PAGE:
This week’s HTYH is a continuation of Polly’s story: I am so grateful to Alcoholics Anonymous for giving me a program of action and a simple solution that provided me the courage to deal with feelings that are so hurtful, horrendous, hopeless and traumatizing. When I worked the 12 suggested steps with my sponsor, not only did I gain from working them; my whole family benefited. We were able to heal together and we experienced the miracle together. No words in my vocabulary can adequately express my gratitude for AA.


Talking about recovery is the easy part for me, but I also must tell you what brought me to AA. I started drinking alcohol around the clock and mixing it with pills. One night my husband jerked me off the couch, sat me at our kitchen table and said, “Polly, alcohol and pills are our problem, if you didn’t drink alcohol and take pills our marriage would be OK!” He dumped my pills in the garbage and poured my alcohol down the drain as I sat there in a comatose state. A few moments later, I passed out again.

After that night, I started bingeing on cough medicine; vanilla extract and mouthwash, because my befuddled brain thought if you couldn’t smell me you couldn’t tell I was drinking and everything would be fine? One night I woke up at about 3 A.M. and I needed a drink really bad, but I was too sick to drive to the 7/11 store for cough medicine, the bars were closed and I found myself in the alcoholic dilemma our Big Book talks about. “If we drink we die and if we don’t drink we die.” I crawled on our garage floor searching through plastic garbage bags looking for empty bottles, so I could have just a few drops of alcohol. After that, my husband caught me trying to chug a bottle of rubbing alcohol. I absolutely had to drink in order to live.

Shortly after that, I totalled an automobile in Irving, Texas. To make a long story short, I drank myself into a blackout, got behind the wheel, wrecked the car, called my husband and the police, and told them somebody stole my car. I remember the look on the policeman’s face. It’s the look they get when they can’t understand why alcoholics do what we do. The policeman looked at my husband with so much disgust on his face. He said, “Why don’t you take her home put her to bed and sober her up? On the way home my husband said, “Polly, there’s a treatment center near here and I wish you would go?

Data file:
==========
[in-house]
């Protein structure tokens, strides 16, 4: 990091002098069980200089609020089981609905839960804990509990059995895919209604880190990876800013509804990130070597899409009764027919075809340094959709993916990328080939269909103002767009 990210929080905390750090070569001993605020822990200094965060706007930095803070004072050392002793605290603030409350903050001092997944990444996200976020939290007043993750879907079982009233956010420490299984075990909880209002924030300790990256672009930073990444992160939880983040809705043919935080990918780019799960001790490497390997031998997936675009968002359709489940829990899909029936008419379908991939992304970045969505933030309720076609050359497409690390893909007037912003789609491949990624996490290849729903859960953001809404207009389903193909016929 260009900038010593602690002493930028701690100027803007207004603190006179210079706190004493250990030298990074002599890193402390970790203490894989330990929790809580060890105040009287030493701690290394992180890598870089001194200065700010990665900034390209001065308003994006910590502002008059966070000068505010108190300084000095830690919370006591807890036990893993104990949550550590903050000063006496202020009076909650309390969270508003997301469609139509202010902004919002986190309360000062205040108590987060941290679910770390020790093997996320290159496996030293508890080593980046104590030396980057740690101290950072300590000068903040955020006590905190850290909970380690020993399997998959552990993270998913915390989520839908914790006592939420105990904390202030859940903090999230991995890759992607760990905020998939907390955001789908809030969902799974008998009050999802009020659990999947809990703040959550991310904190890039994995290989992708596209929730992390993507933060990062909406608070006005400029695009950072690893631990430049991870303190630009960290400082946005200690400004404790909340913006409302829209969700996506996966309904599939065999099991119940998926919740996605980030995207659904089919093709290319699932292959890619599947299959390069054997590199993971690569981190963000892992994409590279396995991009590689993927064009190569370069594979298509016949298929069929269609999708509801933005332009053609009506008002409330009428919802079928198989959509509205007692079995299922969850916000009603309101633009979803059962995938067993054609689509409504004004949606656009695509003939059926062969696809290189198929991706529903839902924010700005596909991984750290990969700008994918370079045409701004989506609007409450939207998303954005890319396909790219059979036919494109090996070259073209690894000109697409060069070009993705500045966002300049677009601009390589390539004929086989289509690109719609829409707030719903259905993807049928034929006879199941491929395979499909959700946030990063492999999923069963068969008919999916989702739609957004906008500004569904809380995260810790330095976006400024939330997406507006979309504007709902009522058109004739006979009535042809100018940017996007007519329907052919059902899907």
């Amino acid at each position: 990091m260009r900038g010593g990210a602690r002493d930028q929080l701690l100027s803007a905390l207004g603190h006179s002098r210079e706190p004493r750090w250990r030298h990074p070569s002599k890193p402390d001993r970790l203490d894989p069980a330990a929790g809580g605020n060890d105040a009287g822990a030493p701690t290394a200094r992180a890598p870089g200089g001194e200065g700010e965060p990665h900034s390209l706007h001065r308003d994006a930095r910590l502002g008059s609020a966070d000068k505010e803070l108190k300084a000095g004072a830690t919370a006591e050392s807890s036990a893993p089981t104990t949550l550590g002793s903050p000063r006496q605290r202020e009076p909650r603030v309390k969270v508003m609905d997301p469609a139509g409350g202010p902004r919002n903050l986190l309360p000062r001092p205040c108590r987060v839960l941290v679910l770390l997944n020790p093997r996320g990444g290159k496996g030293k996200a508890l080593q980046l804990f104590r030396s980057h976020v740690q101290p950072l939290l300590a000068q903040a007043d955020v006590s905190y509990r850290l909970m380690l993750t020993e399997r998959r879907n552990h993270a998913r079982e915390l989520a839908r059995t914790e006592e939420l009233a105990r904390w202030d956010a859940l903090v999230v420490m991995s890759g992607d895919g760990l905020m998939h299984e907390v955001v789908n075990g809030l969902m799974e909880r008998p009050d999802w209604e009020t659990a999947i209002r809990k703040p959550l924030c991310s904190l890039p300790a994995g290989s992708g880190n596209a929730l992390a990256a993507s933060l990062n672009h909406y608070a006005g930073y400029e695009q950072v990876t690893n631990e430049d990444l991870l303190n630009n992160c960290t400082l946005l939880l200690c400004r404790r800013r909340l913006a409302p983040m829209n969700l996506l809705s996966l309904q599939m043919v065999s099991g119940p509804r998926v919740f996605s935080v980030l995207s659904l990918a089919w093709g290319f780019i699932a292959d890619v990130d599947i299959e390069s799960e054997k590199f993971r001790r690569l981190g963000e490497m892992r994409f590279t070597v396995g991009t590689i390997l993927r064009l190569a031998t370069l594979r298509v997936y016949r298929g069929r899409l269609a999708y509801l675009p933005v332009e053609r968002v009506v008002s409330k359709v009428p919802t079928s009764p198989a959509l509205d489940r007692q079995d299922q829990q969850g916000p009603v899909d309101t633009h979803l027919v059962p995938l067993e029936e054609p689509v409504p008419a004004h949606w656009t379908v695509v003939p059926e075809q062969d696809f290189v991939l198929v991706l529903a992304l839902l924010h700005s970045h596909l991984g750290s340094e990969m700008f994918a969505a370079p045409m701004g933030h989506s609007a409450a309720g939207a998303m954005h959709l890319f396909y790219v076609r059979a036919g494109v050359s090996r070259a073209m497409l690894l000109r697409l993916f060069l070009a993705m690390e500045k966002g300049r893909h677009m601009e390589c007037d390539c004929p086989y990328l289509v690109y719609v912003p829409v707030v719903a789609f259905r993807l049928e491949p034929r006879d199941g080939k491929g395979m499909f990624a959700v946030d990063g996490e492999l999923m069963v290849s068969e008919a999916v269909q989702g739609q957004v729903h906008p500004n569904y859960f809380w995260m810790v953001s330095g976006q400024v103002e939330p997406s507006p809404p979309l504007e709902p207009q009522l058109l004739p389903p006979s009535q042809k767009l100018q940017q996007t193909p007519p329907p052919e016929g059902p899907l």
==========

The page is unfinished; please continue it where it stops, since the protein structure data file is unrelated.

That night I entered treatment for the first time, it was a county detoxification center in Euless, Texas and I can assure you it wasn’t a fancy jitter–joint. The treatment center bused us to A.A. meetings. I loved the laughter and I loved the people. But, a small voice deep down inside me said, “Polly, people like you can not be alcoholic.” My husband quoted Dr. Tiebout (Tee-Bow) a Belleview psychiatrist who said, “There are two common characteristics found in every alcoholic-grandiosity and defiant individuality.” Only an alcoholic can lay in the gutter feeling superior to the people looking down at them.

In treatment centers we have what’s called jitter-joint romances where sick people fall in love with sick people and then walk off into happy destiny. We walked off to happy destiny for 58 days and then, I was 12 stepped by the man who became my first A.A. sponsor. He brought me back to that same jitter-joint more dead than alive. I had reached that point in the Big Book where we suffer pitiful and incomprehensible demoralization. The second time around I realized what the problem was-it was sobriety. I could not live sober. Clancy said that if alcohol was the problem when treatment centers separate alcoholics from their alcohol they should be able to leave and not return, but alcoholism is a disease of perception, a thinking problem and putting the plug in the jug and laying down the drugs are not enough.


To be continued.

The Waynedale News Staff

John Barleycorn

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